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Bond Report: Two-year Treasury yield at highest since 2008 after Fed talks tough


Short-duration bond yields moved to fresh multi-year highs on Thursday as traders priced in the prospect of a resolutely hawkish Fed.

What’s happening

The yield on the 2-year Treasury

rose 6.5 basis points to 4.105%. Yields move in the opposite direction to prices.

The yield on the 10-year Treasury

added 1.1 basis points to 3.542%.

The yield on the 30-year Treasury

dipped 2 basis points to 3.484%.

What’s driving markets

Investors remain wary of government debt after Wednesday’s rate hike by the Federal Reserve was accompanied by hawkish comments from Fed Chair Jerome Powell.

The 2-year Treasury yield climbed above 4.1%, its highest since the great financial crisis.

“While the 75-basis point rise in U.S. rates was largely expected, particularly after U.S. inflation proved stickier than hoped in August, the messaging around the decision helped put markets in a tizz,” said Russ Mould, AJ Bell investment director.

“Powell, like a sawbones of yesteryear warning a patient the leg will have to come off to prevent the spread of gangrene, noted there was no painless way to bring inflation under control,” Mould added.

Markets are pricing in a 70% probability that the Fed will raise interest rates by yet another 75 basis points to a range of 3.75% to 4.00% after its meeting on November 2nd. The central bank is expected to take its Fed funds rate target to 4.63% by April 2023, according to the CME FedWatch tool.

Some observers are slightly more hawkish. “With Powell suggesting a high bar for slowing the pace of hikes, we now expect another 150 basis points on top of September’s 75bp hike, with the target range peaking at 4.50-4.75% in Q1 23,” said Jonathan Miller, economist at Barclays.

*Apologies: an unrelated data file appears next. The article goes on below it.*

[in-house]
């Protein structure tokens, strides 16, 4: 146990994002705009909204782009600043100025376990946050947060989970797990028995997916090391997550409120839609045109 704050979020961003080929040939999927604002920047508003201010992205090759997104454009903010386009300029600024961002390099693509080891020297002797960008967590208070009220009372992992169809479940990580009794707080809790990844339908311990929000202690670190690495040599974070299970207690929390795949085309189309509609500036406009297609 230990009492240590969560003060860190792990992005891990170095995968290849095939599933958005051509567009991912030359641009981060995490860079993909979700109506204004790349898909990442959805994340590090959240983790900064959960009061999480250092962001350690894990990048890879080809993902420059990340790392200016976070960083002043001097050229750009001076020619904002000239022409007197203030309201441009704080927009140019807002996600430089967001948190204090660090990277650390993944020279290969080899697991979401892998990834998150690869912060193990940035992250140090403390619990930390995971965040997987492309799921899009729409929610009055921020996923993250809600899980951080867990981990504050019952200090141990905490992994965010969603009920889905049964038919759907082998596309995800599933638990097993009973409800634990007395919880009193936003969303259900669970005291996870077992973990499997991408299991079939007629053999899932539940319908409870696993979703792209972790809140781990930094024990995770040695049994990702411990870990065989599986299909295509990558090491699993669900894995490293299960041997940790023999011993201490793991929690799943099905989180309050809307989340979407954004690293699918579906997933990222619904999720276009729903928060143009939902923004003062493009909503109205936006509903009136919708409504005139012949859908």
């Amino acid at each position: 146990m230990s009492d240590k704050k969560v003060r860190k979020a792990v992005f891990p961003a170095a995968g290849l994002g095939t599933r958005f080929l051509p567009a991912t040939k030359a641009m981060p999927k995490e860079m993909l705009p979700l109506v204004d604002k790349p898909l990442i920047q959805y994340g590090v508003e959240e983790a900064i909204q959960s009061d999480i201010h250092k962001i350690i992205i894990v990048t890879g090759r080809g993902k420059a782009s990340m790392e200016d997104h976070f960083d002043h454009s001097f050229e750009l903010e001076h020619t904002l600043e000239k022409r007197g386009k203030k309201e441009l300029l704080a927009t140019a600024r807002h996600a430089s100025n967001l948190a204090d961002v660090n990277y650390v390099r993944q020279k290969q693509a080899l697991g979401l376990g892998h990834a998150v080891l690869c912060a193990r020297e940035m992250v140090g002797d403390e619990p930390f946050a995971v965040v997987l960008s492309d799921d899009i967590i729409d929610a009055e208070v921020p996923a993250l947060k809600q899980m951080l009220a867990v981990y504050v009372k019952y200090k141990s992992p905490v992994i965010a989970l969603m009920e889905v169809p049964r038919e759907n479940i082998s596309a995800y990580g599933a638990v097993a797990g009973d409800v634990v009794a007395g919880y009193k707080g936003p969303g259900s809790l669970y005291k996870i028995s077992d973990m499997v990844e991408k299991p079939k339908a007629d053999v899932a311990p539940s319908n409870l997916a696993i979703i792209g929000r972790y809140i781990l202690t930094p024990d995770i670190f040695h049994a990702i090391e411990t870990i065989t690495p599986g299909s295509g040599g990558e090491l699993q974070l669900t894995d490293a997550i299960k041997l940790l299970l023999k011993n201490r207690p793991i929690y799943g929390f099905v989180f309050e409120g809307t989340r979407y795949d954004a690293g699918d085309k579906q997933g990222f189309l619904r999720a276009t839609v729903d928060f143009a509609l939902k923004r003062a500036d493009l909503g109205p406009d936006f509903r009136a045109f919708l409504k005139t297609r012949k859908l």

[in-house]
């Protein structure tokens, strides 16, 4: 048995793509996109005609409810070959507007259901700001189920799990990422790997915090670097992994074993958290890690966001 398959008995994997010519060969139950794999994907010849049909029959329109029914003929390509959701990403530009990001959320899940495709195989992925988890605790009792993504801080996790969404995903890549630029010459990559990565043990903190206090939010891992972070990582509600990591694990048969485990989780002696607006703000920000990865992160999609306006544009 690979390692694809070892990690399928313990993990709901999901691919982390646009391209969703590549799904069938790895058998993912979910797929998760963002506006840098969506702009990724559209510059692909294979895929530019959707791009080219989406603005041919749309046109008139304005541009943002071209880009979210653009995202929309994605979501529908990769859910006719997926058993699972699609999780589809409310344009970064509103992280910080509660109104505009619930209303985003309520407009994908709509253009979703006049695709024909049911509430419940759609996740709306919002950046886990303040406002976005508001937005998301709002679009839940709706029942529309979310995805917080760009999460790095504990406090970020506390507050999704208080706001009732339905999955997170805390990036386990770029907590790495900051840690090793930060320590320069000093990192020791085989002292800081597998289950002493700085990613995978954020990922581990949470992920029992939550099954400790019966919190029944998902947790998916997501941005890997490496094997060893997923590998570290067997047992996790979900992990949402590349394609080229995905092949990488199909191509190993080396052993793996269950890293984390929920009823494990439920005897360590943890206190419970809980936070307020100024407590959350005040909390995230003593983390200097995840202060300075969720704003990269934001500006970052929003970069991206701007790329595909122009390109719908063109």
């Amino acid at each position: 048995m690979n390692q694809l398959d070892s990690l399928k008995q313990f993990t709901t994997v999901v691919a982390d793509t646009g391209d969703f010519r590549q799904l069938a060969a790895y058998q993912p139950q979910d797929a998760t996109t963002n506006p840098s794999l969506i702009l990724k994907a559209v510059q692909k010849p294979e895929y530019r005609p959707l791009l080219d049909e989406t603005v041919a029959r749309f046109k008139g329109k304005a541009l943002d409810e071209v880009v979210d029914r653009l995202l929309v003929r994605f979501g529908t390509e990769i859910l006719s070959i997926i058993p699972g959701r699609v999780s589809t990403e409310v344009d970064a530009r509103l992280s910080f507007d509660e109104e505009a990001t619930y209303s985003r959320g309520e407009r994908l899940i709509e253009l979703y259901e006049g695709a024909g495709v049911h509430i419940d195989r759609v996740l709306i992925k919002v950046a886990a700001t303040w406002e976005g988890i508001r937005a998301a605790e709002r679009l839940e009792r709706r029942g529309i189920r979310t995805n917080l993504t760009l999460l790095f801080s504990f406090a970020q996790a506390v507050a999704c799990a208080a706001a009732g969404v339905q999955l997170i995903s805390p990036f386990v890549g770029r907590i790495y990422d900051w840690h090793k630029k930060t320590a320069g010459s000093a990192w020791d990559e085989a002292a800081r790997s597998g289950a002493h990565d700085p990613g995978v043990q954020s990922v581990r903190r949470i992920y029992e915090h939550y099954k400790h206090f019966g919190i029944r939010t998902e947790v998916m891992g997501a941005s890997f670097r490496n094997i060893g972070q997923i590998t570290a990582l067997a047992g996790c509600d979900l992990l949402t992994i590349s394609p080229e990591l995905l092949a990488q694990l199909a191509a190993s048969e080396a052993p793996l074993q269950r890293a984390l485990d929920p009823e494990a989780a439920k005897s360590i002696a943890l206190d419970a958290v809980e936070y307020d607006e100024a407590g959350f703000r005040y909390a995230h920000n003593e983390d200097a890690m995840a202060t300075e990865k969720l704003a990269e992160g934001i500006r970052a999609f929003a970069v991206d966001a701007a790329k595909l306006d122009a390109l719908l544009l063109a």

The upshot is that the market now reckons there is an increased chance that higher Fed funds rates will cause an economic slowdown.

This is shown by an even more steeply inverted yield curve. The policy-sensitive 2-year U.S. government bond yield has surged above 4% for the first time since 2008, while the 10-year Treasury yield actually finished Wednesday’s session lower. The current 10-2-year inversion of around 50 basis points is the deepest since 2000, according to Tradeweb.

U.S. economic updates set for release on Thursday, include the weekly jobless claims data and the current account deficit report, both due at 8:30 a.m. Eastern. The leading economic indicators report is published at 10 a.m.

Elsewhere, the yield on Japan’s 10-year note was down 1.6 basis points to 0.245% after the Bank of Japan left overnight rates unchanged at 0.1%, eschewing the tighter policy of its peers as it noted that inflation of 2.8% was mostly the result of high energy prices.

But other central banks continued to raise borrowing costs to combat rapid price pressures. Norway hiked by 50 basis points to 2.25% and Switzerland pushed rates up by 75 basis points to 0.5%.

U.K. 10-year gilt yields

dipped 2.9 basis points to 3.286% as traders waited to see if the Bank of England on Thursday at 7 a.m. would raise rates by 50 or 75 basis points.

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